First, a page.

Methodologies: wavelet, support vector machine, neural network, and fuzzy classifier.
b) Integrated wavelets for enhancement of microcalcifications in digital mammography.
This paper presents a new algorithm for enhancement of microcalcifications in mammograms. The main novelty is the application of techniques we have developed for construction of filter banks derived from the continuous wavelet transform. These discrete wavelet decompositions, called integrated wavelets, are optimally designed for enhancement of multiscale structures in images. Furthermore, we use a model based approach to refine existing methods for general enhancement of mammograms resulting in a more specific enhancement of microcalcifications. We present results of our method and compare them with known algorithms. Finally, we want to indicate how these techniques can also be applied to the detection of microcalcifications.
Methodologies: Digital mammography, enhancement, integrated wavelets, microcalcification.
c) Computerized Detection of Malignant Tumors on Digital Mammograms
This paper presents a tumor detection system for fully digital mammography. The processing scheme adopted in the proposed system focuses on the solution of two problems. One is how to detect tumors as suspicious regions with a very weak contrast to their background and another is how to extract features which characterize malignant tumors. For the first problem, a unique adaptive filter called the iris filter is proposed. It is very effective in enhancing approximately rounded opacities no matter what their contrasts might be. Clues for differentiation between malignant tumors and other tumors are believed to be mostly in their border areas. This paper proposes typical parameters which reflect boundary characteristics. To confirm the system performance for unknown samples, large scale experiments using 1212 CR images were performed.
Methodologies: Boundary detection, computer-aided diagnosis, mammography, tumor detection.
d) Optimizing wavelet transform based on supervised learning for detection of microcalcifications in digital mammograms
A novel technique for optimizing the wavelet transform to enhance and detect microcalcifications in mammograms was developed based on the supervised learning Method. In the learning process, a cost function is formulated to represent the difference between a desired output and the reconstructed image obtained from weighted wavelet coefficients for a given mammogram. This cost function is then minimized by modifying the weights for wavelet coefficients via a conjugate gradient algorithm. The Least Asymmetric Daubechies’ wavelets were optimized with 44 regionsof- interest as the training set using a jaclrlriiife method. The performance of the optimized wavelets achieved a sensitivity of 90% with specificity of SO%, which outperforms our current scheme based on a conventional wavelet transform.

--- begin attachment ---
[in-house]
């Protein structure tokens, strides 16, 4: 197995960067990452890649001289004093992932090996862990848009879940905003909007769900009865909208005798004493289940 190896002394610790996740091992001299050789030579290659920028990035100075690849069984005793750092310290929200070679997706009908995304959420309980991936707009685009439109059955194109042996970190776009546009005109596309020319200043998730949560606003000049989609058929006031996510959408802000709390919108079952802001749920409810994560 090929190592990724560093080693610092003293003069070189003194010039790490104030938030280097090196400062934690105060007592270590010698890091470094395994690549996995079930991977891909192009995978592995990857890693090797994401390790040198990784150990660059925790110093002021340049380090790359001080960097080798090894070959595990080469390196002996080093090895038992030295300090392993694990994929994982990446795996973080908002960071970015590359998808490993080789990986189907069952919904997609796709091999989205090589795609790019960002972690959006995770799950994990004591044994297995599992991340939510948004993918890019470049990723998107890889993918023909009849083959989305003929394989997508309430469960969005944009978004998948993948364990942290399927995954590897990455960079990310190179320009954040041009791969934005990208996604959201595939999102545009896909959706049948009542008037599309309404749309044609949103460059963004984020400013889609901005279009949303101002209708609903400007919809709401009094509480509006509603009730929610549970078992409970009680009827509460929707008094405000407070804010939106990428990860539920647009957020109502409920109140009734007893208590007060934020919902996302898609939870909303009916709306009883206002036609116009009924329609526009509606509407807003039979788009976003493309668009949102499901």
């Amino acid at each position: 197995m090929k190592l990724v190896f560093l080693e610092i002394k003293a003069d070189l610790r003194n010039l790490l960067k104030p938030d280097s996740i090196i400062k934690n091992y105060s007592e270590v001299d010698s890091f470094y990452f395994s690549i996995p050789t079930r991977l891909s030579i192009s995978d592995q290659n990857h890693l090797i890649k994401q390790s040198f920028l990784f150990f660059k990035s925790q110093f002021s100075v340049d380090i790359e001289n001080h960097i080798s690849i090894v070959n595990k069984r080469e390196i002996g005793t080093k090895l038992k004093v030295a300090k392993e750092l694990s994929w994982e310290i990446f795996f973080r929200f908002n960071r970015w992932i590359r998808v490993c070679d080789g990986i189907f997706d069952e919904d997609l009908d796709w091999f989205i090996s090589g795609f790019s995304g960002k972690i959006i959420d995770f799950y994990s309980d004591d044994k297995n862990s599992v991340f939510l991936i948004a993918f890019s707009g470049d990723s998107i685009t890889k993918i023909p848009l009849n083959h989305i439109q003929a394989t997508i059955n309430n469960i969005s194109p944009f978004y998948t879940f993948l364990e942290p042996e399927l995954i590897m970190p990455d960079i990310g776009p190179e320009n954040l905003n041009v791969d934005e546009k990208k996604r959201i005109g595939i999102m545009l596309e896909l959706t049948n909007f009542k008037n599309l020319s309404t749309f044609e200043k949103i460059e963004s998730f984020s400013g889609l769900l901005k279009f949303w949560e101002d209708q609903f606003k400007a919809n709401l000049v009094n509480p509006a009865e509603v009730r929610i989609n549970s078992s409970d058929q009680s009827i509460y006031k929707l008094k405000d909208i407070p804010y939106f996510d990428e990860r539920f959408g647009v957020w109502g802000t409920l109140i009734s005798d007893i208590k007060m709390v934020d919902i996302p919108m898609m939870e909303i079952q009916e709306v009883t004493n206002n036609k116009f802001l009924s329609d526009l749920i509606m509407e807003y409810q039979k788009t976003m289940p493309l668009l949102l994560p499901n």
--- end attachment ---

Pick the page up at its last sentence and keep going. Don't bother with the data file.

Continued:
e) Mammographic Feature Enhancement by Multiscale Analysis
This paper introduces a novel approach for accomplishing mammographic feature analysis by over complete multiresolution representations. We show that efficient representations may be identified within a continuum of scale-space and used to enhance features of importance to mammography. Methods of contrast enhancement are described based on three over complete multiscale representations: 1) the dyadic wavelet transforms (separable), 2) the p transform (non separable, non orthogonal), and 3) the hexagonal wavelet transform (non separable). Multiscale edges identified within distinct levels of transform space provide local support for image enhancement. Mammograms are reconstructed from wavelet coefficients modified at one or more levels by local and global nonlinear operators. In each case, edges and gain parameters are identified adaptively by a measure of energy within each level of scale-space. We show quantitatively that transform coefficients, modified by adaptive nonlinear operators, can make more obvious unseen or barely seen features of mammography without requiring additional radiation. Our results are compared with traditional image enhancement techniques by measuring the local contrast of known mammographic features. We demonstrate that features extracted from multiresolution representations can provide an adaptive mechanism for accomplishing local contrast enhancement. By improving the visualization of breast pathology, we can improve chances of early detection while requiring less time to evaluate mammograms for most patients.


Threshold based Segmentation

The simplest method of image segmentation is called the thresholding method. This method is based on a clip-level (or a threshold value) to turn a gray-scale image into a binary image. The key of this method is to select the threshold value (or values when multiple-levels are selected). Several popular methods are used in industry including the maximum entropy method, Otsu's method (maximum variance), and k-means clustering. Recently, methods have been developed for thresholding computed tomography (CT) images. The key idea is that, unlike Otsu's method, the thresholds are derived from the radiographs instead of the (reconstructed) image.